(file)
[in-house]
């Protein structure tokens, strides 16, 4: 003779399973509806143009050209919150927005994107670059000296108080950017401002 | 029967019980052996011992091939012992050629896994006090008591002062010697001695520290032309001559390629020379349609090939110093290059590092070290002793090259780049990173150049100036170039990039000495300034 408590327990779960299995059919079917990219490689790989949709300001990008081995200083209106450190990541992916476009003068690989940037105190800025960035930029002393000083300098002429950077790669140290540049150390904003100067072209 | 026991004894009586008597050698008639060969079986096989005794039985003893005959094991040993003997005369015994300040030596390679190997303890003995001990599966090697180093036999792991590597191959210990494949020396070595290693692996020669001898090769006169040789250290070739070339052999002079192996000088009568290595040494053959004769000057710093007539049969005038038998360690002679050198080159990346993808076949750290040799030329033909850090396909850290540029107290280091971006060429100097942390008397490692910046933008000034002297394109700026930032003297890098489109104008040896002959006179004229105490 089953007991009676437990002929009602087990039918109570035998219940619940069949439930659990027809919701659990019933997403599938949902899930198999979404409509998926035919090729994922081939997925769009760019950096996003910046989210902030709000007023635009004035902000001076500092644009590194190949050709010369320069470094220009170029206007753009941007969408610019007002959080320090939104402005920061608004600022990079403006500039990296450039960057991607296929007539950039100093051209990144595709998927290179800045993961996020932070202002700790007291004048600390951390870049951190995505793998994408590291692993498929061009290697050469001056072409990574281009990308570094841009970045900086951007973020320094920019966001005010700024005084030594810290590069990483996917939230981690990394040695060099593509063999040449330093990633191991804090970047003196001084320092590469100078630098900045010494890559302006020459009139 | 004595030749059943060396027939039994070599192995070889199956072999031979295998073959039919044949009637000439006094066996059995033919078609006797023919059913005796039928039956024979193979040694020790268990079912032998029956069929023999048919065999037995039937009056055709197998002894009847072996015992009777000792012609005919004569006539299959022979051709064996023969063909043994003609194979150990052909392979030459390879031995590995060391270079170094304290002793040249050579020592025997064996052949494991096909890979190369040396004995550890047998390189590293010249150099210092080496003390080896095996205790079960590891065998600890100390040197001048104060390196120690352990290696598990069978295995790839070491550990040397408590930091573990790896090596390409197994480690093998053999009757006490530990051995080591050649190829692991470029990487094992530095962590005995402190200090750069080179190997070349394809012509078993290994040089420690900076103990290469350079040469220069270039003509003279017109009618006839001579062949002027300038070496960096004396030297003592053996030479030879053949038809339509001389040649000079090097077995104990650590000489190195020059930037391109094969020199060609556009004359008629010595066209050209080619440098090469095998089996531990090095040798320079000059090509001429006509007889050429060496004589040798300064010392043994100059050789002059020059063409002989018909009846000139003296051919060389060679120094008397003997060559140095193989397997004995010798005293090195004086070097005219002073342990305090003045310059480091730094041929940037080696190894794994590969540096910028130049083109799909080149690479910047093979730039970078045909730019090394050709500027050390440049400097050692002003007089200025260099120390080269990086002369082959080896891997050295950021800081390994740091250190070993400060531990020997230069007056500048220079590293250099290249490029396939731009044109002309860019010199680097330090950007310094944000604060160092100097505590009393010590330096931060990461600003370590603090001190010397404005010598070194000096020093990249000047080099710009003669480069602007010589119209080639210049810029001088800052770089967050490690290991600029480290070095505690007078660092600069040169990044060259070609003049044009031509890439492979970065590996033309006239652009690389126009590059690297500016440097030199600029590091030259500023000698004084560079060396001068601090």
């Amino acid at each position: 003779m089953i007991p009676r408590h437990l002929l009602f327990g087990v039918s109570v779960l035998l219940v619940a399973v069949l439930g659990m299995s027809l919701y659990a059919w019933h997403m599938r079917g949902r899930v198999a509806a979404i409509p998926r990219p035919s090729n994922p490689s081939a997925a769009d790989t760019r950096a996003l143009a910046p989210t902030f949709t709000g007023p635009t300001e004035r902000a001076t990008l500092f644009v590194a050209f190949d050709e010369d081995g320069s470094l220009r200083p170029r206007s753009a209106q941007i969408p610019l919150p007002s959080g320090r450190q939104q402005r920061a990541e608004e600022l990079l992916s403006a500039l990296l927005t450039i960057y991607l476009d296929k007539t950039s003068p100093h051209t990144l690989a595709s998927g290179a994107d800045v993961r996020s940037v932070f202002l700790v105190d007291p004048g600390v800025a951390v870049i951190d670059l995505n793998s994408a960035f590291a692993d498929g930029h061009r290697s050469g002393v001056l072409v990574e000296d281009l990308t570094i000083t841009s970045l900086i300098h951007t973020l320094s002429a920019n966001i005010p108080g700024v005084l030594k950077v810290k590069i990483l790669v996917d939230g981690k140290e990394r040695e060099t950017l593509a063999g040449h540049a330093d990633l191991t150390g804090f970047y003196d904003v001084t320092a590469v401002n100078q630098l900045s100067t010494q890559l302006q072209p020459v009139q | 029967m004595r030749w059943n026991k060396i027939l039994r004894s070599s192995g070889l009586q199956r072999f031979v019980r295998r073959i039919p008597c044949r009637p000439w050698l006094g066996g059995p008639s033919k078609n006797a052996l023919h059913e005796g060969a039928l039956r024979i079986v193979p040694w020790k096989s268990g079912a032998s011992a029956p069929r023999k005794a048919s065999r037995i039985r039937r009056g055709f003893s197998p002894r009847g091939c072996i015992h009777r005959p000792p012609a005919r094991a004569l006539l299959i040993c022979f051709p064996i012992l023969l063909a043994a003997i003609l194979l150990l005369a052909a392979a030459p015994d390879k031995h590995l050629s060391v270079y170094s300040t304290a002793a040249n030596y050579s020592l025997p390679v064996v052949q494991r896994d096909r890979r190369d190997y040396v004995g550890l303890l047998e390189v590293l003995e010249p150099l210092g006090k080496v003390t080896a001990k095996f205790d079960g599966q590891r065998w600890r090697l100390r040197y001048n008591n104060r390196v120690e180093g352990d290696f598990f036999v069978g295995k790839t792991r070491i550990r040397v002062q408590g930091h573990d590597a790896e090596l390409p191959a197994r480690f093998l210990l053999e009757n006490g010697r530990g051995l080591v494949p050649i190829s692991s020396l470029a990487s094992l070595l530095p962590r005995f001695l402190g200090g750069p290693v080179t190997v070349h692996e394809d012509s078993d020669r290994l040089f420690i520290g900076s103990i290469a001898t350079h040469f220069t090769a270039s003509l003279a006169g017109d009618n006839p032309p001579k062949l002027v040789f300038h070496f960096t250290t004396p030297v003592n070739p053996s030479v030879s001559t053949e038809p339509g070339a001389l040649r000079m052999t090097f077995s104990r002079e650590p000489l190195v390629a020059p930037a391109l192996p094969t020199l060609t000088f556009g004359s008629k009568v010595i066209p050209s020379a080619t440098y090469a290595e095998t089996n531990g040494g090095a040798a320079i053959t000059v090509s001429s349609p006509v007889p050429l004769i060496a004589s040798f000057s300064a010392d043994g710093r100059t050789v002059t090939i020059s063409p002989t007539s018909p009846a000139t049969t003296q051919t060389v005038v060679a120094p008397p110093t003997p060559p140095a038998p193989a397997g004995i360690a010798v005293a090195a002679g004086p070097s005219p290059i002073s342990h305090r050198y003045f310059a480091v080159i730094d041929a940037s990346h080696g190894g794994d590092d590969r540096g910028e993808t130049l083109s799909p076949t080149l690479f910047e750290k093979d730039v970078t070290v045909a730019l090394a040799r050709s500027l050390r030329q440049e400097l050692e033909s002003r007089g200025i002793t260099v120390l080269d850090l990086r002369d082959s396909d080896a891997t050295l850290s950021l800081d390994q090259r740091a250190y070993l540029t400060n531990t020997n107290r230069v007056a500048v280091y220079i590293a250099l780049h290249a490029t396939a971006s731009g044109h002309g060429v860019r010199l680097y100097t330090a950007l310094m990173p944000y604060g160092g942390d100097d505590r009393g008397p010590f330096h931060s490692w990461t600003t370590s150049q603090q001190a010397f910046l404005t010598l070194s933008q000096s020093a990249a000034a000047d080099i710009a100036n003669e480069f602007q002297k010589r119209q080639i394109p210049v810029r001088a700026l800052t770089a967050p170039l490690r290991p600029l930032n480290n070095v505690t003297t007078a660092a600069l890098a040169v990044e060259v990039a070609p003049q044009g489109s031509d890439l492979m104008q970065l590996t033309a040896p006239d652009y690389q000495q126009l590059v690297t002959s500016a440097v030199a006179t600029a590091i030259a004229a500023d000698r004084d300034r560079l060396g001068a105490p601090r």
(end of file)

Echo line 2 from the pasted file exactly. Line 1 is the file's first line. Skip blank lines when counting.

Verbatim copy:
């Protein structure tokens, strides 16, 4: 003779399973509806143009050209919150927005994107670059000296108080950017401002 | 029967019980052996011992091939012992050629896994006090008591002062010697001695520290032309001559390629020379349609090939110093290059590092070290002793090259780049990173150049100036170039990039000495300034 408590327990779960299995059919079917990219490689790989949709300001990008081995200083209106450190990541992916476009003068690989940037105190800025960035930029002393000083300098002429950077790669140290540049150390904003100067072209 | 026991004894009586008597050698008639060969079986096989005794039985003893005959094991040993003997005369015994300040030596390679190997303890003995001990599966090697180093036999792991590597191959210990494949020396070595290693692996020669001898090769006169040789250290070739070339052999002079192996000088009568290595040494053959004769000057710093007539049969005038038998360690002679050198080159990346993808076949750290040799030329033909850090396909850290540029107290280091971006060429100097942390008397490692910046933008000034002297394109700026930032003297890098489109104008040896002959006179004229105490 089953007991009676437990002929009602087990039918109570035998219940619940069949439930659990027809919701659990019933997403599938949902899930198999979404409509998926035919090729994922081939997925769009760019950096996003910046989210902030709000007023635009004035902000001076500092644009590194190949050709010369320069470094220009170029206007753009941007969408610019007002959080320090939104402005920061608004600022990079403006500039990296450039960057991607296929007539950039100093051209990144595709998927290179800045993961996020932070202002700790007291004048600390951390870049951190995505793998994408590291692993498929061009290697050469001056072409990574281009990308570094841009970045900086951007973020320094920019966001005010700024005084030594810290590069990483996917939230981690990394040695060099593509063999040449330093990633191991804090970047003196001084320092590469100078630098900045010494890559302006020459009139 | 004595030749059943060396027939039994070599192995070889199956072999031979295998073959039919044949009637000439006094066996059995033919078609006797023919059913005796039928039956024979193979040694020790268990079912032998029956069929023999048919065999037995039937009056055709197998002894009847072996015992009777000792012609005919004569006539299959022979051709064996023969063909043994003609194979150990052909392979030459390879031995590995060391270079170094304290002793040249050579020592025997064996052949494991096909890979190369040396004995550890047998390189590293010249150099210092080496003390080896095996205790079960590891065998600890100390040197001048104060390196120690352990290696598990069978295995790839070491550990040397408590930091573990790896090596390409197994480690093998053999009757006490530990051995080591050649190829692991470029990487094992530095962590005995402190200090750069080179190997070349394809012509078993290994040089420690900076103990290469350079040469220069270039003509003279017109009618006839001579062949002027300038070496960096004396030297003592053996030479030879053949038809339509001389040649000079090097077995104990650590000489190195020059930037391109094969020199060609556009004359008629010595066209050209080619440098090469095998089996531990090095040798320079000059090509001429006509007889050429060496004589040798300064010392043994100059050789002059020059063409002989018909009846000139003296051919060389060679120094008397003997060559140095193989397997004995010798005293090195004086070097005219002073342990305090003045310059480091730094041929940037080696190894794994590969540096910028130049083109799909080149690479910047093979730039970078045909730019090394050709500027050390440049400097050692002003007089200025260099120390080269990086002369082959080896891997050295950021800081390994740091250190070993400060531990020997230069007056500048220079590293250099290249490029396939731009044109002309860019010199680097330090950007310094944000604060160092100097505590009393010590330096931060990461600003370590603090001190010397404005010598070194000096020093990249000047080099710009003669480069602007010589119209080639210049810029001088800052770089967050490690290991600029480290070095505690007078660092600069040169990044060259070609003049044009031509890439492979970065590996033309006239652009690389126009590059690297500016440097030199600029590091030259500023000698004084560079060396001068601090």